Bargaining 2019-20

Getting Ready for Bargaining!

Although we won't meet with the Administration until winter of 2019/20, preparations for bargaining are underway. In addition to talking with activists who have expressed interest in being on the bargaining team, the officers and staff of United Academics have been talk    with      Davetalking with groups of faculty about the ways we can improve the Collective Bargaining Agreement. These conversations will intensify over the course of the 2018-19 academic year. If you have ideas about how the CBA or the working conditions here at UO can be improved, please feel free to reach out by clicking the button on the right.

As we talk with faculty, we will be taking their concerns, problems, and ideas and converting them into draft contract language. These are not fully-developed ideas, but are preliminary sketches we plan to put into proposals for the bargaining table. You can review these ideas below. Not all of the ideas are revolutionary or campus-shaking, but they come out of conversations with faculty and are attempts to solve real problems. We are always happy to hear your thoughts. Again, clicking on the little "talk with Dave" button above should open your email program and have you communicating in no time.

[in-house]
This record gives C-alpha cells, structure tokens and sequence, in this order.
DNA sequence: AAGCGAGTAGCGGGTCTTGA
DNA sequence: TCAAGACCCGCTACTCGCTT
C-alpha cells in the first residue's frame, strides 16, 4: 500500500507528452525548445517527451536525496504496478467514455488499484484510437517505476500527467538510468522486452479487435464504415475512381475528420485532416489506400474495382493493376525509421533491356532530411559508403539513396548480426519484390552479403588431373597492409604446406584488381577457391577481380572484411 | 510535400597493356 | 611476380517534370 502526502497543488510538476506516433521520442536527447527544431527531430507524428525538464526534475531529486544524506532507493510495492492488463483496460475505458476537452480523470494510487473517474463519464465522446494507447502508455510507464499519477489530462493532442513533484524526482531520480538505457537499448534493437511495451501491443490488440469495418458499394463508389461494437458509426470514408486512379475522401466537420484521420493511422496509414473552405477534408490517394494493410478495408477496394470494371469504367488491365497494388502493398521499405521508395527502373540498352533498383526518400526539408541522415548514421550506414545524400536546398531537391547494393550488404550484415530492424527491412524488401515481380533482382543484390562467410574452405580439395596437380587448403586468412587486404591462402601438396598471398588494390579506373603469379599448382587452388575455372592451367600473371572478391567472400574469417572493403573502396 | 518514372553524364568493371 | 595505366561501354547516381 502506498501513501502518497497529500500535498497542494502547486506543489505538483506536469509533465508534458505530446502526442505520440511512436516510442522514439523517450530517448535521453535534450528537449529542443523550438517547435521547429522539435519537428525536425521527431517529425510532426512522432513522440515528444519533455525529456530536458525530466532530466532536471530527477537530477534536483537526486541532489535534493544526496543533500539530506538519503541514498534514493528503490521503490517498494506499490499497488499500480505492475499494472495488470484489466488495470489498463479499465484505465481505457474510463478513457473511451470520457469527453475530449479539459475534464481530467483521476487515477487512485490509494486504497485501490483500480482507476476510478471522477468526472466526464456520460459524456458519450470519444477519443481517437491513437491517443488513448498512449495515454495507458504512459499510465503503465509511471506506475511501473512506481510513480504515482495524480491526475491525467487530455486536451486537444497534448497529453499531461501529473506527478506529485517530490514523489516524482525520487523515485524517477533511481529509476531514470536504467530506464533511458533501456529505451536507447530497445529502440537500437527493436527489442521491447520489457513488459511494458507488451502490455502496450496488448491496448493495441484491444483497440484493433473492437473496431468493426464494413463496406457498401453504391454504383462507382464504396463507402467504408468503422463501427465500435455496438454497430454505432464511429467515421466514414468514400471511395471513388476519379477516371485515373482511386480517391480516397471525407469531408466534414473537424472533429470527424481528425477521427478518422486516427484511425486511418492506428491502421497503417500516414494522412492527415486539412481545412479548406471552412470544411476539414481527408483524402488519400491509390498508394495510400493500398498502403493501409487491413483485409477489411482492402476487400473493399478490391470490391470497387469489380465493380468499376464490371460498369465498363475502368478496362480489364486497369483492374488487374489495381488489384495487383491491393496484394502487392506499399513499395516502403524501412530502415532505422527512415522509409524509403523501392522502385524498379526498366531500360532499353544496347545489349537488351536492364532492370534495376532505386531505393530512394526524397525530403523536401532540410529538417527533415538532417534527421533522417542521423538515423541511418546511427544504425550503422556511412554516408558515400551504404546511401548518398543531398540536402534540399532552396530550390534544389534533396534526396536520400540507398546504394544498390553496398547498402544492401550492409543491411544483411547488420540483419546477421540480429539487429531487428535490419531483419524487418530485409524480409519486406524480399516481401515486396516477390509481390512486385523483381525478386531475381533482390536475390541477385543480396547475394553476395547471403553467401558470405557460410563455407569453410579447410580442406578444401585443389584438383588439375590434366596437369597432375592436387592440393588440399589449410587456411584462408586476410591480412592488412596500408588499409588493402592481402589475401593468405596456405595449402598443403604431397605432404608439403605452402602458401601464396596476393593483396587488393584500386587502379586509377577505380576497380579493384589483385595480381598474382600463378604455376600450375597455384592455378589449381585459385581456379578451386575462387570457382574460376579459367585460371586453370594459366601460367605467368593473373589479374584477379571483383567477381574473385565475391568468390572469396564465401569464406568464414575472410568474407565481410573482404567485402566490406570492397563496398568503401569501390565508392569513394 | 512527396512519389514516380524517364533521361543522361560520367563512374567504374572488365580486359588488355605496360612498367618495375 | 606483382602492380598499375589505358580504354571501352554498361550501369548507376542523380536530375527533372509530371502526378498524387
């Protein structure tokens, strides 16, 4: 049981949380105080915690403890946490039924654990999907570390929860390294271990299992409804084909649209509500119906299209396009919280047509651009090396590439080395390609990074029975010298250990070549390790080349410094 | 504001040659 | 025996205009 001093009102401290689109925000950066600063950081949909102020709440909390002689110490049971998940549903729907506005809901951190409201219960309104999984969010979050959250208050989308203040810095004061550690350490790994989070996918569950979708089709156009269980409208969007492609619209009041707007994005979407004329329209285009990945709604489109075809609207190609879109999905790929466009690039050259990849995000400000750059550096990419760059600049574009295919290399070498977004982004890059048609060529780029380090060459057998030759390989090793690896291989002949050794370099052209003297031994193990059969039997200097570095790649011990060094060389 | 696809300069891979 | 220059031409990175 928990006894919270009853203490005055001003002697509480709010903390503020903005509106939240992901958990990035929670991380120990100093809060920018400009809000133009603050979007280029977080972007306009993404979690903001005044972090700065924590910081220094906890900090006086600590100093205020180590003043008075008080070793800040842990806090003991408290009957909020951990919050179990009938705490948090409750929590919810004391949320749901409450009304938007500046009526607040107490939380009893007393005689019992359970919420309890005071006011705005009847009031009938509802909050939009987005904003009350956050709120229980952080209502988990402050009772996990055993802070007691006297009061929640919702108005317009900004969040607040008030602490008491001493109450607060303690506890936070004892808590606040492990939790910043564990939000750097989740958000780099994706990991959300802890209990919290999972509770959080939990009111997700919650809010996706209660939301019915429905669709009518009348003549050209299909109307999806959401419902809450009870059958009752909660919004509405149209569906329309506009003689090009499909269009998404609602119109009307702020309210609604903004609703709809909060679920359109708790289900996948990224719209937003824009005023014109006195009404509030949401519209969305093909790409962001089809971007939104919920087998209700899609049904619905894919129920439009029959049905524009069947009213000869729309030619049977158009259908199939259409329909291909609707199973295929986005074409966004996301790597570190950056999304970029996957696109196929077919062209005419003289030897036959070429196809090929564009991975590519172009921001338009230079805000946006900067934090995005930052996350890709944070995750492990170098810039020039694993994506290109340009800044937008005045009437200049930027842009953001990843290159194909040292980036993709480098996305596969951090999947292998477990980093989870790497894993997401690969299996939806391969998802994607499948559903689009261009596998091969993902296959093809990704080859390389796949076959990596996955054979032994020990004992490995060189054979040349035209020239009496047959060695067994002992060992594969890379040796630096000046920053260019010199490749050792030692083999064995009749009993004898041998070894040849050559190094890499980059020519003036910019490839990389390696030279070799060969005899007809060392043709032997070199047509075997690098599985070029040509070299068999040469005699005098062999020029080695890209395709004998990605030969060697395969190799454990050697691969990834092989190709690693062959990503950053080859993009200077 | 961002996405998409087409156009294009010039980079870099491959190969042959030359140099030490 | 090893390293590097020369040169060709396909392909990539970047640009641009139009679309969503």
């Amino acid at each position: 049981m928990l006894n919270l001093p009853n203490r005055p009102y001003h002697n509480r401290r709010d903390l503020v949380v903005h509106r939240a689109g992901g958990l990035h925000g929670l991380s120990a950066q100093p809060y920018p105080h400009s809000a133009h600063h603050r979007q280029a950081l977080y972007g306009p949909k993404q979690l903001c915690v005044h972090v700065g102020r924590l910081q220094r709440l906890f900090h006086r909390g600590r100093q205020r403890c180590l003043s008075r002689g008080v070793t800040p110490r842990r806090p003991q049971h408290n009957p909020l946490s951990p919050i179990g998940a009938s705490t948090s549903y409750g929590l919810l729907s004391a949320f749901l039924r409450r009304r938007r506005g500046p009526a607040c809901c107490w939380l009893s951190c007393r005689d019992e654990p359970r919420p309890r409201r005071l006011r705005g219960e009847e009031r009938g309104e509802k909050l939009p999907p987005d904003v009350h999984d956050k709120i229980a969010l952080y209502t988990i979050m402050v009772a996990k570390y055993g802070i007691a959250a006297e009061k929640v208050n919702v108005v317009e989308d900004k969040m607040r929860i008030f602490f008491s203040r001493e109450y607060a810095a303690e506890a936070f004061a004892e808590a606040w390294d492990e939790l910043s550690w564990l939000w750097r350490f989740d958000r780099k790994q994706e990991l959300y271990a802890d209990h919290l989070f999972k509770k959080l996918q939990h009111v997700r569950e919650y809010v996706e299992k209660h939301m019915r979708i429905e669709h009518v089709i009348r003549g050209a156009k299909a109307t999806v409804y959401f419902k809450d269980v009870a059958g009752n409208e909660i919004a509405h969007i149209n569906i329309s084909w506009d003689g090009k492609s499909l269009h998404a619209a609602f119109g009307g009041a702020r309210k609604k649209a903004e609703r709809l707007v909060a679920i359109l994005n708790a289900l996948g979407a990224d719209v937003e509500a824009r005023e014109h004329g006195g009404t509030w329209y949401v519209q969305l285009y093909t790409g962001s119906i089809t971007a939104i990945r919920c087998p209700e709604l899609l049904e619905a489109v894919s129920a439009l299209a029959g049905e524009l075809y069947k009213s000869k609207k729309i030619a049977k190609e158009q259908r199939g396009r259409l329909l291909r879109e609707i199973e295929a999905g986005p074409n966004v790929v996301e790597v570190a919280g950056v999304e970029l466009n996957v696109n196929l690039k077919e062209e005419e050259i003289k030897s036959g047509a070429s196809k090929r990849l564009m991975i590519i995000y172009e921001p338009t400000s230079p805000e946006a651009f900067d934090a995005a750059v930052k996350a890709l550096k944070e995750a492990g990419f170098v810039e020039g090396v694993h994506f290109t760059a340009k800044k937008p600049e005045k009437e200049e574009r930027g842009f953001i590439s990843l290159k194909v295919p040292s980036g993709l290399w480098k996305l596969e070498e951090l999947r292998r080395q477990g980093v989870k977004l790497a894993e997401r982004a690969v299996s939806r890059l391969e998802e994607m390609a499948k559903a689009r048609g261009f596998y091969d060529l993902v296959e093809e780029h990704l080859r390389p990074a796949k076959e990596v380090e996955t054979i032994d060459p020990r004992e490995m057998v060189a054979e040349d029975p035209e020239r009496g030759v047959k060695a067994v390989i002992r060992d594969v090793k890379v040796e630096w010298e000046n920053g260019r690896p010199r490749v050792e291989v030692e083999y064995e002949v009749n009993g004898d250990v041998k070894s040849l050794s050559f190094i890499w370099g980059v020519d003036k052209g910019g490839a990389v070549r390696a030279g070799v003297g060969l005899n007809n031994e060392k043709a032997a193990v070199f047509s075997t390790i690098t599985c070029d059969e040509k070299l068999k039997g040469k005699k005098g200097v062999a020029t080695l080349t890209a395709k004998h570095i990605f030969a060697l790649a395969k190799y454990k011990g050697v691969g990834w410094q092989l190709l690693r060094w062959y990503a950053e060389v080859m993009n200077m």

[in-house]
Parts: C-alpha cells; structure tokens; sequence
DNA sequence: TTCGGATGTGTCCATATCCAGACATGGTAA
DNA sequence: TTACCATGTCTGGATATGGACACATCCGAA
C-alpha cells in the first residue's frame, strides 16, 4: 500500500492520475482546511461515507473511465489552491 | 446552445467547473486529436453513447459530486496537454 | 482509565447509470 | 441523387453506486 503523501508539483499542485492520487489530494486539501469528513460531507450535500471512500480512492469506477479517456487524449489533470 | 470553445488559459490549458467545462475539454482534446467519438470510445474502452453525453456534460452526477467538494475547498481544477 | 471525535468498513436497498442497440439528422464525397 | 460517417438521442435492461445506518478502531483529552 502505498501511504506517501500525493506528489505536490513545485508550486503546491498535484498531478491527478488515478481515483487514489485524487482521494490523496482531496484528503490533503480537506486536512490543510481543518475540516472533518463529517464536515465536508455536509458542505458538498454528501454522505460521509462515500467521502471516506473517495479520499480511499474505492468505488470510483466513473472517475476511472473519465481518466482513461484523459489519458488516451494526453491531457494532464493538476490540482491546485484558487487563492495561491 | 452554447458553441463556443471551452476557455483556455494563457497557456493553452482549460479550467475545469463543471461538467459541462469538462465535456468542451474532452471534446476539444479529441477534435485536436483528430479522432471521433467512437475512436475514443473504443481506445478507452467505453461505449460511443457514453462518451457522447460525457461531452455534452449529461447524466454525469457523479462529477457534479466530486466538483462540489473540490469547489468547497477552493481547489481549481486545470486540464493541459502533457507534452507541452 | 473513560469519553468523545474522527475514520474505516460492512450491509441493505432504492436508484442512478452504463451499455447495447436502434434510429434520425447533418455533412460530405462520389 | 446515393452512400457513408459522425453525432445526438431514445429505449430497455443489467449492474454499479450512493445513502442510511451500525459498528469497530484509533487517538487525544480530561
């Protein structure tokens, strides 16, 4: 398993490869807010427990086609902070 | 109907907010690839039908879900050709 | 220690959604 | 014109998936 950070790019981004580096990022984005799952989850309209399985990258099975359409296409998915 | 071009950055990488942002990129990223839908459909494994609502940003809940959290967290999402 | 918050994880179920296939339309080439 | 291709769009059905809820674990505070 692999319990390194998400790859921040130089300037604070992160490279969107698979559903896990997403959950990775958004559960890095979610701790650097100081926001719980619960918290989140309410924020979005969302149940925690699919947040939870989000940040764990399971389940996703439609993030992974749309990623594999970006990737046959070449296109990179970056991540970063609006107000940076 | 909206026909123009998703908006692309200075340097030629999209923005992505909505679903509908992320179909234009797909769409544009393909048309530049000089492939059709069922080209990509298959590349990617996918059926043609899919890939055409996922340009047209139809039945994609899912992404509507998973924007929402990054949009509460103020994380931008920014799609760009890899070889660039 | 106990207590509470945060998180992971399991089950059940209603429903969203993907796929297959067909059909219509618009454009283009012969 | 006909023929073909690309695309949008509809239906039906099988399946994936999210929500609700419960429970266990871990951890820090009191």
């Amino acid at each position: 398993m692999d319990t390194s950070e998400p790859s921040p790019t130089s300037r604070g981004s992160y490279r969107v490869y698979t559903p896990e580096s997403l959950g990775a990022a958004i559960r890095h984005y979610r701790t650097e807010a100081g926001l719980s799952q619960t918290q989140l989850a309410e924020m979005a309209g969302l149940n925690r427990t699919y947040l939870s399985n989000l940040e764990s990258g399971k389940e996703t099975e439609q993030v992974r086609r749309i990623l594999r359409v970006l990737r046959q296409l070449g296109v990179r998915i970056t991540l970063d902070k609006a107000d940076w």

Some people ask - Is it wise to post these ideas on the web in advance of bargaining? It's fine. When we meet with the Administration to bargain, we engage in conversation. Bargaining often takes a long time because the parties have a difficult time communicating what they want to the other side. The more time they have think about our proposals, the more likely it is that we will engage in productive conversation.


Click the image on the left to read the full text of the idea. The text on the right is a preview. 

Family Leave

The faculty member will be granted the remainder of Term One (the term in which the child was born or adopted) released from duties at full salary without the use of sick leave, vacation, or disability.

The faculty member can choose to use any combination of sick leave, vacation, or short-term disability to be released from duties for Term Two.

The faculty member will be released from teaching for Term Three. The faculty member may also choose to use sick leave or vacation to be released from all duties during Term Three.